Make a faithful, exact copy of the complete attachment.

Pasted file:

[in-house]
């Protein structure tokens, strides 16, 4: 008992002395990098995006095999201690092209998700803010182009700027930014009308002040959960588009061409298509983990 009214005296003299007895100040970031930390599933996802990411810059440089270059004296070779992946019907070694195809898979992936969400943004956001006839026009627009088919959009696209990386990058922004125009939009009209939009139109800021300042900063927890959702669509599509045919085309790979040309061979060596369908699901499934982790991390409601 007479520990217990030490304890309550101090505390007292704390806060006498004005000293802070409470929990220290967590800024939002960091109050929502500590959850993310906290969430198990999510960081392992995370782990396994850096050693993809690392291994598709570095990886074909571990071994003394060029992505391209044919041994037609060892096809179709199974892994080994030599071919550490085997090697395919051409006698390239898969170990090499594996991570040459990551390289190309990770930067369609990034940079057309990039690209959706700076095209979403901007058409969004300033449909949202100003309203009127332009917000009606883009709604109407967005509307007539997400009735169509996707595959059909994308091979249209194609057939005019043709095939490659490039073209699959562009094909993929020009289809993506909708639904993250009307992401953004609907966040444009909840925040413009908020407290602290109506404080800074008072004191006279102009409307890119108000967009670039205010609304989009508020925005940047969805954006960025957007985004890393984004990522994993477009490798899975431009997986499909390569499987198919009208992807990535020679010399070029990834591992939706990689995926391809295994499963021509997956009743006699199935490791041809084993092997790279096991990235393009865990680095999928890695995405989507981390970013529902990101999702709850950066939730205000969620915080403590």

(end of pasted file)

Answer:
[in-house]
């Protein structure tokens, strides 16, 4: 008992002395990098995006095999201690092209998700803010182009700027930014009308002040959960588009061409298509983990 009214005296003299007895100040970031930390599933996802990411810059440089270059004296070779992946019907070694195809898979992936969400943004956001006839026009627009088919959009696209990386990058922004125009939009009209939009139109800021300042900063927890959702669509599509045919085309790979040309061979060596369908699901499934982790991390409601 007479520990217990030490304890309550101090505390007292704390806060006498004005000293802070409470929990220290967590800024939002960091109050929502500590959850993310906290969430198990999510960081392992995370782990396994850096050693993809690392291994598709570095990886074909571990071994003394060029992505391209044919041994037609060892096809179709199974892994080994030599071919550490085997090697395919051409006698390239898969170990090499594996991570040459990551390289190309990770930067369609990034940079057309990039690209959706700076095209979403901007058409969004300033449909949202100003309203009127332009917000009606883009709604109407967005509307007539997400009735169509996707595959059909994308091979249209194609057939005019043709095939490659490039073209699959562009094909993929020009289809993506909708639904993250009307992401953004609907966040444009909840925040413009908020407290602290109506404080800074008072004191006279102009409307890119108000967009670039205010609304989009508020925005940047969805954006960025957007985004890393984004990522994993477009490798899975431009997986499909390569499987198919009208992807990535020679010399070029990834591992939706990689995926391809295994499963021509997956009743006699199935490791041809084993092997790279096991990235393009865990680095999928890695995405989507981390970013529902990101999702709850950066939730205000969620915080403590």